Repository Bingo, Part 2

 

Last week’s first part of this thread got a big response and clearly struck some chords with people. I wrote then that I intended to use this week’s post to provide my ‘top five’ of UK non-national repositories, i.e. county record offices and the like; at the last count, I think I’ve now visited over forty of them. But as I mulled it over, I realised that I no longer had a top five. (Apologies in advance: grumpy old man / ‘things ain’t what they used to be’ rant follows.) During the early years of my research, several record offices were in stunning locations. For example, Carlisle, Lincoln and Haverfordwest were in castles – to be exact, old gaols within castles – while Worcester was in a converted medieval church. But over the years, more and more archives have decamped to purpose-built new buildings, most of which resemble soulless sheds on industrial estates (and in some cases, are soulless sheds on industrial estates). It’s easy to see why this has been the case: new buildings will provide much better preservation conditions for the documents and usually better, if less characterful, working spaces for readers. But unfortunately this move out of town has had the same effect as that of out-of-town shopping malls: when you’ve been to one, you’ve been to them all, and one wonders how on earth elderly people without cars can easily access some of these new repositories. As far as I’m concerned, though, there’s still one local archive which knocks spots off the rest when it comes to location and character: step forward, Gwynedd Archives at Caernarfon, which I first mentioned in this blog a few months ago. The interior is dark, a bit cramped and eccentrically laid out, but the darkness is caused by it being north-facing, and the view to the north is of the quayside immediately outside the office, then of the Victorian dock (now a marina), then the Menai Straits and Anglesey beyond. Bliss.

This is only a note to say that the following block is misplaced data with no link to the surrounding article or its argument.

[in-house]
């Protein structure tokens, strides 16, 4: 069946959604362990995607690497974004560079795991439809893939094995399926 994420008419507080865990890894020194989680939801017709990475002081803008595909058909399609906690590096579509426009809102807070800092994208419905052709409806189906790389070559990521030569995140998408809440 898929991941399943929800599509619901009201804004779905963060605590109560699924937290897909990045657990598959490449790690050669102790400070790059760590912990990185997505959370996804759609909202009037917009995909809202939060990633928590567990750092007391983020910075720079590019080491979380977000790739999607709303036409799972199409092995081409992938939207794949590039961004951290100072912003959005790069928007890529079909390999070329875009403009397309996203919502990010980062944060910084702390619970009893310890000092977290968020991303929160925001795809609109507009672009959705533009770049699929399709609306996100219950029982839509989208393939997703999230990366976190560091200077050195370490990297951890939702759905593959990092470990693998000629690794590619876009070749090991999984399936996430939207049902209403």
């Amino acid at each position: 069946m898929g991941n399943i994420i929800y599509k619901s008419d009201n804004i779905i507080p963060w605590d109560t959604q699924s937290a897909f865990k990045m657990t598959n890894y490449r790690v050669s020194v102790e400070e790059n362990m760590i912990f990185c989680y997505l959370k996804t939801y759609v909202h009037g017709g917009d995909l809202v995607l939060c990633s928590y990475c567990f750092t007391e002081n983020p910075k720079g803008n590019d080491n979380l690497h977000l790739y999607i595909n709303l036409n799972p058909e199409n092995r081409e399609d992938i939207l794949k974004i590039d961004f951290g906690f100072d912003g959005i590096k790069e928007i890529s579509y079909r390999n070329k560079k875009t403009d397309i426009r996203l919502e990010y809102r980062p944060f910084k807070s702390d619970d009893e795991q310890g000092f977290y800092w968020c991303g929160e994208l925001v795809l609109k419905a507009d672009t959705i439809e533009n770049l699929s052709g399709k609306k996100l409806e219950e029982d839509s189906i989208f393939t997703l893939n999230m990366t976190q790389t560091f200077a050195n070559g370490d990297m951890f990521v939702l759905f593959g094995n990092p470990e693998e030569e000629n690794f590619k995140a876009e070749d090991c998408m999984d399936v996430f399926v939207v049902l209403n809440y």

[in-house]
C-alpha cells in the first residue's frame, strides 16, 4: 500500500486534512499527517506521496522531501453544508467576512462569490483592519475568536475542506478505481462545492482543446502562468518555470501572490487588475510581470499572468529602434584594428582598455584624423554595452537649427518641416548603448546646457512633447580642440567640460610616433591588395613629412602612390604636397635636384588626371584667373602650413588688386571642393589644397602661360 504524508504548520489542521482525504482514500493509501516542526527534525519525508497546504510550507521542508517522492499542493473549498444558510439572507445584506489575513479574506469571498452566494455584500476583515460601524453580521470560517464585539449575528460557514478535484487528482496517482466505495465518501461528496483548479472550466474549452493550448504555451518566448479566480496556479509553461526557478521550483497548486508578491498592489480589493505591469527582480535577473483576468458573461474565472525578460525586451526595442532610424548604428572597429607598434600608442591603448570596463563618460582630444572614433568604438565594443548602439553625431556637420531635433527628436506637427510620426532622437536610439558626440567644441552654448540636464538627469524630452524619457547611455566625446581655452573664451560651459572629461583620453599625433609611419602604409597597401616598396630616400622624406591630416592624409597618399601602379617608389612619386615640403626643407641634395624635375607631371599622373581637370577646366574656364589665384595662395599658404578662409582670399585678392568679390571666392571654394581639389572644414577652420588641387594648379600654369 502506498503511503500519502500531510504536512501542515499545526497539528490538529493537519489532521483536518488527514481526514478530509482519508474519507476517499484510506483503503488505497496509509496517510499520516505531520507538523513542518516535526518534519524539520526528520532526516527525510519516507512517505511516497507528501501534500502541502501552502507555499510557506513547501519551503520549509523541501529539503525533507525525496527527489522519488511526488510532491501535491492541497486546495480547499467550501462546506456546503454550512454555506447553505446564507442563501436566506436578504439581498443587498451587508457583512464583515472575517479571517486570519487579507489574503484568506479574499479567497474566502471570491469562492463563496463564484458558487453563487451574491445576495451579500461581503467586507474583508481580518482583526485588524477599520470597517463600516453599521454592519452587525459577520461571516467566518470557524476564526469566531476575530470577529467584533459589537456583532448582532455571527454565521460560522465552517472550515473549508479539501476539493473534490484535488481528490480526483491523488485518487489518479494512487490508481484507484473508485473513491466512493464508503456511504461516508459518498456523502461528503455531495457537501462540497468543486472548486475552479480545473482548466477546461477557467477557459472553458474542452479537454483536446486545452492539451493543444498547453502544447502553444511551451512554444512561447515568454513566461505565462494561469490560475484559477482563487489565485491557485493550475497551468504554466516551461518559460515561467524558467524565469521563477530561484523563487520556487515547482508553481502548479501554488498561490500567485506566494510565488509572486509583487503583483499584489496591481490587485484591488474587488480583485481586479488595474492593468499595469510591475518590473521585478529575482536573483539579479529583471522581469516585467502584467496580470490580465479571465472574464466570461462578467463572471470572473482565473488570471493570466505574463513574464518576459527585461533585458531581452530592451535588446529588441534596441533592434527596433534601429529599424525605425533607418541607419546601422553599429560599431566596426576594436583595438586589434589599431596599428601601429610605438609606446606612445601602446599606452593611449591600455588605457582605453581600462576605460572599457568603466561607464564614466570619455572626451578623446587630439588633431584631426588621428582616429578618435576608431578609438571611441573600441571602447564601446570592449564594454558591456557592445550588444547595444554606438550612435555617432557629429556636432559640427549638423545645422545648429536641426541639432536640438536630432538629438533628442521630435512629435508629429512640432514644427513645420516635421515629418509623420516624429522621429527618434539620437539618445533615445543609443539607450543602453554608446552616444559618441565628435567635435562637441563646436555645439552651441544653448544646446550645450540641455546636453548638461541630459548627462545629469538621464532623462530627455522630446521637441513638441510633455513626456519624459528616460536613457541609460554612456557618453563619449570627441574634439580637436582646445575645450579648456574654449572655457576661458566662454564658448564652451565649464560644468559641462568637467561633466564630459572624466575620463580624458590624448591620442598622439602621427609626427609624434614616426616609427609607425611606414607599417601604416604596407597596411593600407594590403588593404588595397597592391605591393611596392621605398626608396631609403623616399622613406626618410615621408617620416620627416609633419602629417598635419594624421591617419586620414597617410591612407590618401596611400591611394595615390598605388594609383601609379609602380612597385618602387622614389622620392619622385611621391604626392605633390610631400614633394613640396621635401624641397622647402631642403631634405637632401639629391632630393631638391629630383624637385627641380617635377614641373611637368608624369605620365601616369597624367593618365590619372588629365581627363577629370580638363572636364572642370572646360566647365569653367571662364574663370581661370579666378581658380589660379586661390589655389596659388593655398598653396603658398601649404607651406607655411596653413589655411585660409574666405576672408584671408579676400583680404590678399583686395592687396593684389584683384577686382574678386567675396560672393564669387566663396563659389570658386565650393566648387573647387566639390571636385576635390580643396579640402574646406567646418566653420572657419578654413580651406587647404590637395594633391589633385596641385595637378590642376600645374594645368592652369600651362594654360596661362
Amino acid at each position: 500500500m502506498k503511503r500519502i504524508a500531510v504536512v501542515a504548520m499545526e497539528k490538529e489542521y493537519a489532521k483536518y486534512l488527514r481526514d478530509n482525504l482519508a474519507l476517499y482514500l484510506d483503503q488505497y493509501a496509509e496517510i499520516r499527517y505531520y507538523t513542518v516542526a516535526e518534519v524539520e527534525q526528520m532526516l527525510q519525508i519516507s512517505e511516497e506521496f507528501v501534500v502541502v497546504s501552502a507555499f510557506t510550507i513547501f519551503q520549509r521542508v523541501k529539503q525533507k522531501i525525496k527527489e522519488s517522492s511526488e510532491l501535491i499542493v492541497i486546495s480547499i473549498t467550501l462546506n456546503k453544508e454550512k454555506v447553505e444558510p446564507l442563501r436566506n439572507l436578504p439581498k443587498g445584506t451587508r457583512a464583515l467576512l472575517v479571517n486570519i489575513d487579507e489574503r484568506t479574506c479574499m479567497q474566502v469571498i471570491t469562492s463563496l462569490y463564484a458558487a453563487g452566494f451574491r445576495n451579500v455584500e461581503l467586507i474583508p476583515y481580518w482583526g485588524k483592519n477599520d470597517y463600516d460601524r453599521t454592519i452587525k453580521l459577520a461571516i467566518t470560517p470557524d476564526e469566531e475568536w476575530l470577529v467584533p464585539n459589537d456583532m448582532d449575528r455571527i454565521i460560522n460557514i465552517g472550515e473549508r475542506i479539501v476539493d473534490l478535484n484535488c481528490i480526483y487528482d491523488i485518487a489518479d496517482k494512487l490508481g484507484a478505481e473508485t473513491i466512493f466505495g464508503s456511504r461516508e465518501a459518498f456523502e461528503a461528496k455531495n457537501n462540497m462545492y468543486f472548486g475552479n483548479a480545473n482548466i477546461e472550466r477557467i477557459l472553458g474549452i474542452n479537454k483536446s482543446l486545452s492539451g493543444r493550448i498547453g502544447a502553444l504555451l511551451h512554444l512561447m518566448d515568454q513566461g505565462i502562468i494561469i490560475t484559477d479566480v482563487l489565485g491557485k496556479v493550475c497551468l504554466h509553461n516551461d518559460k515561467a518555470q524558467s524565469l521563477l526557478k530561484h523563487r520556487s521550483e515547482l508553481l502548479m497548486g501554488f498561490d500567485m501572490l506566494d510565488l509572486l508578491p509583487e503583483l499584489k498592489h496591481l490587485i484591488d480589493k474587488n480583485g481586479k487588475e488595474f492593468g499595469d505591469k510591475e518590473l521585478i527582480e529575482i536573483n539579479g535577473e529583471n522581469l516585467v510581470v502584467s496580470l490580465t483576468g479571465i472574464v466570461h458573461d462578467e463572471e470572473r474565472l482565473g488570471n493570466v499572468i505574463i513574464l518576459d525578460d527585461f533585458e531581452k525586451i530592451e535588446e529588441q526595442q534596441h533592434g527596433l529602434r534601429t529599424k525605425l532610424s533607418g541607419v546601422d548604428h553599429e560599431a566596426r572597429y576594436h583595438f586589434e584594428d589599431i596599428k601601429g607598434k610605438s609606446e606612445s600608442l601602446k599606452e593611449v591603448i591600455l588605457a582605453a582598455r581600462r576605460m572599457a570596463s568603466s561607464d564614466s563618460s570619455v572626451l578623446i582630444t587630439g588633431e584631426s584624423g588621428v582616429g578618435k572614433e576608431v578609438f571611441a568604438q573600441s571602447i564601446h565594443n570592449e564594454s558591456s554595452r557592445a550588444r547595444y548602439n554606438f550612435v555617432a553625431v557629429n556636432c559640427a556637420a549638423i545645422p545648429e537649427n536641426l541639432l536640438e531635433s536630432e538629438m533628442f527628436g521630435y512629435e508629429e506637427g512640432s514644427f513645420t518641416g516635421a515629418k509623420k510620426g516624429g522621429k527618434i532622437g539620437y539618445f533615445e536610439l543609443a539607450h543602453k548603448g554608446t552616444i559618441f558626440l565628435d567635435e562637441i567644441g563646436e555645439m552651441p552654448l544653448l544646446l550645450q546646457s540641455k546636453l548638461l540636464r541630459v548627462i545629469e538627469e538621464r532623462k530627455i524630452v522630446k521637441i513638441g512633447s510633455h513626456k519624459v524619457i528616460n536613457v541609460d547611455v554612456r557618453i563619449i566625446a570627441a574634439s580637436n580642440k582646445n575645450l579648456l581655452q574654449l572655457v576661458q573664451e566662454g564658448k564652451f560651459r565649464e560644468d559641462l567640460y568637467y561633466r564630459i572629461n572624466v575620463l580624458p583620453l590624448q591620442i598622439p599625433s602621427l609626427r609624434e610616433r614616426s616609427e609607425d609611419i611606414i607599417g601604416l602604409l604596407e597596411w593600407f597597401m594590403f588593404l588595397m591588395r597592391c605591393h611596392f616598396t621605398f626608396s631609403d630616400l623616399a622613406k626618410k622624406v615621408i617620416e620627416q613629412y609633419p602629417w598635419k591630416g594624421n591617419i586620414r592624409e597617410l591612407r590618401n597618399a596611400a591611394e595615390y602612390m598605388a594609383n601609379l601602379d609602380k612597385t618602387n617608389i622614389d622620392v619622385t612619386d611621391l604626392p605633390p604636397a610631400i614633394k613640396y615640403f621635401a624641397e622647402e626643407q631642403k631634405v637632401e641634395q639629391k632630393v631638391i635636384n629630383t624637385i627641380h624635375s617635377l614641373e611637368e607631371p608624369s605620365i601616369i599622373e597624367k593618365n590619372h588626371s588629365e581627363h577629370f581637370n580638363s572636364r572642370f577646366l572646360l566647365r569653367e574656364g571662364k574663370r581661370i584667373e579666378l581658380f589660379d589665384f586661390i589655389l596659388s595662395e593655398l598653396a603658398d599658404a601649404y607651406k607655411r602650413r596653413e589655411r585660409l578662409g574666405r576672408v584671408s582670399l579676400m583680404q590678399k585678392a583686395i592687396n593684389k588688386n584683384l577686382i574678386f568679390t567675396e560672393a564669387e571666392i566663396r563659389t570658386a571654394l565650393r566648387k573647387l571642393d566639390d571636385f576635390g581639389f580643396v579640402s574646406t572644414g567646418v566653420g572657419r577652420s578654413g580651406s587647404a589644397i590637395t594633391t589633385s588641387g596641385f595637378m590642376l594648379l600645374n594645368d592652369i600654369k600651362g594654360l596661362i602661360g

So rather than focusing on individual locations, which would inevitably become my impressions of the towns and cities rather than the record offices, I thought I’d look instead at my own set of gripes about local archives in Britain. Any archivists reading this may wish to look away now.